Visual Studio SourceShare is a Visual Studio extension that allows you to reuse the files of one Visual Studio project in other projects. This is similar to adding a reference to this project from the other projects, but is fundamentally different. When you add a reference to a project/assembly using the default Visual Studio functionality, you actually reuse the compiled output of the project, not the source files. This is not a bad thing but is sometimes not applicable and in those cases leads to inability to reuse your code. With SourceShare you reuse directly the source files, not the resulting assembly.
How does it work?
When you link (reference) two projects with Visual Studio SourceShare, all files and folders from the source project are automatically created in the target project. The files are not copied to the target project but are added as links to the original files. This way your files physically exist only in one place and when you want to change something you only need to do it once. Any change to the source project is automatically handled by SourceShare and reflected in the target project. This way you work with the target project as if it really contained the source files you need to reuse and at the same time those files are compiled with the framework of the target project.
When is SourceShare useful?
Visual Studio SourceShare is especially useful when you want to reuse files between projects targeted to different platforms. For example, you might want to use some classes/files in: Silverlight projects, Compact Framework projects, Windows Applications. This is almost impossible without SourceShare.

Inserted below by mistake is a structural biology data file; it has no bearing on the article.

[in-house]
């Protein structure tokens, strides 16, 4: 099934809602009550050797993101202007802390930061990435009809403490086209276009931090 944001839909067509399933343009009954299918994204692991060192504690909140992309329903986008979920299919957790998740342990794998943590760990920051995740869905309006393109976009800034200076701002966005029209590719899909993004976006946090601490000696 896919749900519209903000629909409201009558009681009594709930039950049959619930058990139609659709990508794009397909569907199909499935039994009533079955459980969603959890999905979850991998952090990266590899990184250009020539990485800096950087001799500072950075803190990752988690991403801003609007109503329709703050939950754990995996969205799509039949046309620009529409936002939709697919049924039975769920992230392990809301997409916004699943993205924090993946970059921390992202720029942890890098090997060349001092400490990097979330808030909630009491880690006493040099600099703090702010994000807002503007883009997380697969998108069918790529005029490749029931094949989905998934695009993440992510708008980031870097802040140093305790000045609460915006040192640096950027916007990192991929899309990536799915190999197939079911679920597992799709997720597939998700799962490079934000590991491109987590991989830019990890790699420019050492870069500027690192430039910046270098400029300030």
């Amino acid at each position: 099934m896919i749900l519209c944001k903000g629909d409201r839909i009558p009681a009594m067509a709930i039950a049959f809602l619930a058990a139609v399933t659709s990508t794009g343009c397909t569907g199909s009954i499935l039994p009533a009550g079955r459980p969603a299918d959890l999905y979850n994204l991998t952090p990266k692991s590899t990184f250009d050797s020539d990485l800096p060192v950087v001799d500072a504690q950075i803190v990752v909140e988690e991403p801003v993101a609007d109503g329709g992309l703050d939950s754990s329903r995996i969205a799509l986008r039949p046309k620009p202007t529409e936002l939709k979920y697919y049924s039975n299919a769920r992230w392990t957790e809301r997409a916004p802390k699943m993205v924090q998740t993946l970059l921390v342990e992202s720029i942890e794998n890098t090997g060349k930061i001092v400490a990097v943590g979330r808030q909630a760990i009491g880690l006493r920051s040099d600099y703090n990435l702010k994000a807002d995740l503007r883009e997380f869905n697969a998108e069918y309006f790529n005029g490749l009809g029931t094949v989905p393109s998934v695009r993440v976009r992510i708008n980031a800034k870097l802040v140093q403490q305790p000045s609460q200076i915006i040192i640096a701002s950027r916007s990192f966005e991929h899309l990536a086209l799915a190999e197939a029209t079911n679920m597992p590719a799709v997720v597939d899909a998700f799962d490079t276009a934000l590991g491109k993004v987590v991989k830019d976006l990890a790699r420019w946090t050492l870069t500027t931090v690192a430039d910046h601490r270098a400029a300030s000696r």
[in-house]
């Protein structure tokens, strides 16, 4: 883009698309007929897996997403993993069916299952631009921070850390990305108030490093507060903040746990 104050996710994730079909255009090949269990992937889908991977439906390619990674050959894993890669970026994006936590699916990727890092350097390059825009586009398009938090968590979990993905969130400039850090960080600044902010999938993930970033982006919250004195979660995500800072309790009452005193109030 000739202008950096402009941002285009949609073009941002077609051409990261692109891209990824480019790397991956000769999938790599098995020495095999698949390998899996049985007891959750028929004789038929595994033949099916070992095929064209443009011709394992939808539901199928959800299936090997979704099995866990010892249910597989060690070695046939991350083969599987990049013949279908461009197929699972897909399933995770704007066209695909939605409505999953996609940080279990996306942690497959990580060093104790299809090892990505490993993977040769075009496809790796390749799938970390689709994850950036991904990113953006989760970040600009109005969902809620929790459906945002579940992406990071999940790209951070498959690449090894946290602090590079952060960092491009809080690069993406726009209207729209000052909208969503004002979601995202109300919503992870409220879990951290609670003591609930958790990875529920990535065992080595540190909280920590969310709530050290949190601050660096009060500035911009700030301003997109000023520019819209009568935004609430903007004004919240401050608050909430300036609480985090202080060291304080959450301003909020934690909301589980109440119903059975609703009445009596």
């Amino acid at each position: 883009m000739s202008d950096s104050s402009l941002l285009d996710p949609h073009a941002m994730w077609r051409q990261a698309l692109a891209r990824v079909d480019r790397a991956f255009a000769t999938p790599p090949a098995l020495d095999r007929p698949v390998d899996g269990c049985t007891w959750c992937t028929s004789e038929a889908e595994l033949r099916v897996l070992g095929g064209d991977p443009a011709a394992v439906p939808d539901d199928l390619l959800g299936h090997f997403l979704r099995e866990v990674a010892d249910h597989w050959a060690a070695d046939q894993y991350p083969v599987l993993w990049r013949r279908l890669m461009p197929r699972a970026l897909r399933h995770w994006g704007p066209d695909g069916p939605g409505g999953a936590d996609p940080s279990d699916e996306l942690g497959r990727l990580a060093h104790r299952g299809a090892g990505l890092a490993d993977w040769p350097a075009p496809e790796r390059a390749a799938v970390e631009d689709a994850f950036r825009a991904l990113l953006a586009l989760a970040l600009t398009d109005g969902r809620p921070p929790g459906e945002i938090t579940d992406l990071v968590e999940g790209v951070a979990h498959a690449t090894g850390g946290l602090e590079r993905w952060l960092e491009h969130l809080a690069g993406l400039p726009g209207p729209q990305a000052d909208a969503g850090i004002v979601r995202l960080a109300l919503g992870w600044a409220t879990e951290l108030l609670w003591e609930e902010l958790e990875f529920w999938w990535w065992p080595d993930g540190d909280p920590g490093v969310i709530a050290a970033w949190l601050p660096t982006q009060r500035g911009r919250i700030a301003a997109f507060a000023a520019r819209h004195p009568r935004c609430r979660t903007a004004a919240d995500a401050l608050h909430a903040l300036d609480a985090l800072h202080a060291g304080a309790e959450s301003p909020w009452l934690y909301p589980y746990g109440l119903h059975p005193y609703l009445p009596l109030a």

Normally, when you want to reuse some files, you add a reference to the assembly/project that contains them. This is not possible when the project you want to use the files from is targeted to a different framework. If you try to do that you get an error message saying: “You can only add project references to other XXX projects in the solution” or something similar. This is where SourceShare is most useful – using it you can reference the source files directly, not the assembly they are compiled in.
The main purpose of SourceShare is to make possible reusing code files (.cs, .vb, etc.), but it also works for other project files – images, class diagrams, etc.
How is SourceShare licensed?
SourceShare is offered in two editions – Basic and Professional. The Basic edition is free while the Professional is not. You can compare edition features and parameters here. You can evaluate the Professional version 30 days for free.
As you might guess, the Professional edition is more advanced and has more features. However, you should know that the Basic version is fully usable and is probably better than anything you could achieve without Visual Studio SourceShare.
LIMITED OFFER: Free permanent SourceShare Pro licenses. [more info]
Where can I learn more?
First of all, you can browse the Features and the FAQ pages to get some useful info. Also, to see SourceShare in action, you might want to browse our video tutorials. Finally, if you have any questions, you can always contact us.